Dalton McGuinty's summer brought him the worst of times - in the form of the report from the Provincial Auditor on the multicultural grants scandal. The story of the cricket group that applied for $150,000 only to receive a million was the subject of a John Tory radio attack ad I heard this morning. That particular ad is not on the the Ontario PC website but this ad attacking the grants as a "slush fund" is there. McGuinty will be hearing about that grant and the scandal associated with it from now until election day.
But it also brought the best of times - in the form the John Tory promise to provide public money to private religious schools (the promise is on the bottom of page 10 of his platform here but isn't prominently displayed on the web site). This CBC sponsored poll, while not directly about Tory's promise, illustrates that it is a political liability. It reported that by a margin of 58-29 poll respondents favoured merging the existing public and Catholic systems.
One deeply embedded Canadian political value is equality. Any policy measure that appears to grant a privileged place in the public realm to a specific group is anathema to public opinion. This was the case with the strong public antipathy to the proposals to grant some authority to religious institutions to utilize sharia law. It is the same with the response to Tory's plan and he may rue the day he ever gave it consideration.
With the campaign imminent - some buses begin to roll this week - the pollsters have been getting into the field. There have been four polls in recent weeks. In all the Liberals have 40% or more while PC support ranges from 34% to 37% and the NDP averages 17.5%, the Greens 7%.
The average produces a weak Liberal majority according to my forecast model (54 seats are needed):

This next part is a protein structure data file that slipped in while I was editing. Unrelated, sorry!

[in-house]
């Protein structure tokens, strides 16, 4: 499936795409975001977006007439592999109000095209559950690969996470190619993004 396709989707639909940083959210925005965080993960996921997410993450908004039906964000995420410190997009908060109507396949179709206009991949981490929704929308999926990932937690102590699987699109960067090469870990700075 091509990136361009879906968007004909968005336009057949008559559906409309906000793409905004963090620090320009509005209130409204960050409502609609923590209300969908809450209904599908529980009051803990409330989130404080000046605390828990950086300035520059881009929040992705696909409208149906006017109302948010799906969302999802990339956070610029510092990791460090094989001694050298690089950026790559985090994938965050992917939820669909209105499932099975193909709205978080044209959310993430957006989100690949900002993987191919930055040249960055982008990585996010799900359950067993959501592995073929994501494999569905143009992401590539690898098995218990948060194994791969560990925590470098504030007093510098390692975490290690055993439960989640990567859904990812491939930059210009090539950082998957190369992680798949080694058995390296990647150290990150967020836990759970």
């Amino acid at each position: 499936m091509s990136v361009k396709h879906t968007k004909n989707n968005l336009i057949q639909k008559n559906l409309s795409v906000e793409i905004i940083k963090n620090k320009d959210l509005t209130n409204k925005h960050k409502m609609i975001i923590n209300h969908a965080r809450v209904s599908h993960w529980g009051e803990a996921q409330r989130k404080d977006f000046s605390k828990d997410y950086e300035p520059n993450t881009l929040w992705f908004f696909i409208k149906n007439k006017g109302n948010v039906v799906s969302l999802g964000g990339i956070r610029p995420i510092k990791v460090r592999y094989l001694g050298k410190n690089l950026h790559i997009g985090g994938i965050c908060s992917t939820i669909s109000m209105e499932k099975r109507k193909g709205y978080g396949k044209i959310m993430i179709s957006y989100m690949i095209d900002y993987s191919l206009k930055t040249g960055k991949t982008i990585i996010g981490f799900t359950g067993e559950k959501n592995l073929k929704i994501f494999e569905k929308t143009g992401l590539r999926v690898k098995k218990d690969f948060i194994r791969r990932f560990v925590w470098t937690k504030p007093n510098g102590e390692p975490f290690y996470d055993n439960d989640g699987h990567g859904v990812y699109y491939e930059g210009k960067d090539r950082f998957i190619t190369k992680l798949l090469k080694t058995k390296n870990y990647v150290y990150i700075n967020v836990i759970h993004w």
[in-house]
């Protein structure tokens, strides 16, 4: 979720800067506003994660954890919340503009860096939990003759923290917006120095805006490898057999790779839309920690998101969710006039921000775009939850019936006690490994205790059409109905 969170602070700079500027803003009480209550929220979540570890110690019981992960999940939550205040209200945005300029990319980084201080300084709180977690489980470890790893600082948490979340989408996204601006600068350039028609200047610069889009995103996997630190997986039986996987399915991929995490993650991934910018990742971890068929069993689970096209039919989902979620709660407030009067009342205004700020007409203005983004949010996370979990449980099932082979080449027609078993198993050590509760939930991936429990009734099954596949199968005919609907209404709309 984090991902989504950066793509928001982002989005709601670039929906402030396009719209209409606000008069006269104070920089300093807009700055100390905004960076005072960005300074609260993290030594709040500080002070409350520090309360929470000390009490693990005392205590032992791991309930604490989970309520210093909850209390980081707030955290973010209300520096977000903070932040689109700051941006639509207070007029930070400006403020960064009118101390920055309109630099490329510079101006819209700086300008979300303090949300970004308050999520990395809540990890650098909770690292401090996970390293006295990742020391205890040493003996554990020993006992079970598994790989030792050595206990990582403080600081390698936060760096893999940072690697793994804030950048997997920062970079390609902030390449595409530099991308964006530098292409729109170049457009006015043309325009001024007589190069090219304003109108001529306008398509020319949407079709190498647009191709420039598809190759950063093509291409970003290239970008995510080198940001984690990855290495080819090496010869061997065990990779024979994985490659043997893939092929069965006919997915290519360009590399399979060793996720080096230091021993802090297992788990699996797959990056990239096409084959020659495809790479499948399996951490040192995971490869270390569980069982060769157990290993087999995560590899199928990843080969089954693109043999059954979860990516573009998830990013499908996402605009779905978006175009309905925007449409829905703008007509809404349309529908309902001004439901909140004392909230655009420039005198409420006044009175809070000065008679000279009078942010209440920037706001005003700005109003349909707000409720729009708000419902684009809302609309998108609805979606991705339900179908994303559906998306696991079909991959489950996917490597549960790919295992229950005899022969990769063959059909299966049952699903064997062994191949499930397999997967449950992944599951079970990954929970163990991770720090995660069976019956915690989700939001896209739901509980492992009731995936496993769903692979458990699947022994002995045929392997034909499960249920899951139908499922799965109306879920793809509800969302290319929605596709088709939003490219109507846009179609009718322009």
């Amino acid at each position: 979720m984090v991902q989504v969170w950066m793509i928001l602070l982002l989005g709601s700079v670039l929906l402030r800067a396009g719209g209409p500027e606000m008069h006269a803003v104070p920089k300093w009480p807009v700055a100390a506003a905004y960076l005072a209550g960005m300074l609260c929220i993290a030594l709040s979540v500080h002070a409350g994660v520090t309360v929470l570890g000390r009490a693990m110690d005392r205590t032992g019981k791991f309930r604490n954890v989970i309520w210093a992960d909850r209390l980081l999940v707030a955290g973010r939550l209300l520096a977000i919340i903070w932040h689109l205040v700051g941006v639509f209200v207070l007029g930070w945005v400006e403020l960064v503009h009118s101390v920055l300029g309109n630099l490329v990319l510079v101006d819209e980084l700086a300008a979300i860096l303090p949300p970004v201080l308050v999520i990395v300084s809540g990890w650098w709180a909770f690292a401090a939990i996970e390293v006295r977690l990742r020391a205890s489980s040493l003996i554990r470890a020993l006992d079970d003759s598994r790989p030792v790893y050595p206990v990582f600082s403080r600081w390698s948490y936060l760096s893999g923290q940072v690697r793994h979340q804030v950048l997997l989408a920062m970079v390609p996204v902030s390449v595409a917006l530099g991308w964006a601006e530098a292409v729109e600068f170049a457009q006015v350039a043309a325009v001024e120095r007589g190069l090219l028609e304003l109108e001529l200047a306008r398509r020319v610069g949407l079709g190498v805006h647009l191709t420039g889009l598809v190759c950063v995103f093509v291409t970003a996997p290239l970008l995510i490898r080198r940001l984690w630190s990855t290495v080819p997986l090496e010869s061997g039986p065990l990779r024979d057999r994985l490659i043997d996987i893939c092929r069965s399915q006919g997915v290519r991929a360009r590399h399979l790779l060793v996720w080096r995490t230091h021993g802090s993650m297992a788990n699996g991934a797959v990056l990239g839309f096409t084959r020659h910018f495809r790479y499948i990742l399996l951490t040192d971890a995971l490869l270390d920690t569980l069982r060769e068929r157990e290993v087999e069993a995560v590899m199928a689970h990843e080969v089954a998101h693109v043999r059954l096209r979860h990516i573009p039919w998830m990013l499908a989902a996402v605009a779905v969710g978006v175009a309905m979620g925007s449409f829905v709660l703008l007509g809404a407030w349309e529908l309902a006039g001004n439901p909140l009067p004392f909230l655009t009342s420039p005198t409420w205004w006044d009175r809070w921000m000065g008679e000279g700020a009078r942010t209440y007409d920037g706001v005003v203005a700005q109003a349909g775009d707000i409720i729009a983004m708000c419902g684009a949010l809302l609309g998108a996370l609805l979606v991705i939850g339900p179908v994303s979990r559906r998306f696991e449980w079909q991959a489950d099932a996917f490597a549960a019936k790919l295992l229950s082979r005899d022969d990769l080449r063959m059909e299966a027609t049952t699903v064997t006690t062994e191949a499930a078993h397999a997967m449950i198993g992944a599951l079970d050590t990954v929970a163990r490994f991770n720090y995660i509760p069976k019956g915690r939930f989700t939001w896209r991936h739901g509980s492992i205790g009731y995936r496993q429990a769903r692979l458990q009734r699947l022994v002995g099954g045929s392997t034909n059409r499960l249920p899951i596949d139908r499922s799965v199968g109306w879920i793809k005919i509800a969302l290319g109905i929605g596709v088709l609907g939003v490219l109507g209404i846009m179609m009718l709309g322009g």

L - 58
PC - 39
NDP - 10
Just a slight shift in opinion would put the Liberals into a minority. Interestingly, the Liberals' losses have largely been to the NDP and the Greens. On average, the PCs are running just one point ahead of their 2003 showing.
The key to the election at this point is Tory's private schools promise - if he can't shift the focus of public discussion and debate, the PCs would lose and the McGuinty would have a second majority. The Liberals appear to be intent on keeping it in the public eye. The issue is also a threat to the NDP - it is a classic wedge issue and if it really arouses public opinion to the exclusion of other considerations, the NDP (which has the same position as the Liberals on the issue) could lose ground. It might help the Greens a little - it could be an alternative for traditional Tories who still don't like support for Catholic schools, because the Greens favour funding only public education.
This analysis is conditional - it still is not clear what this campaign will be about, and that means the eventual outcome remains opaque.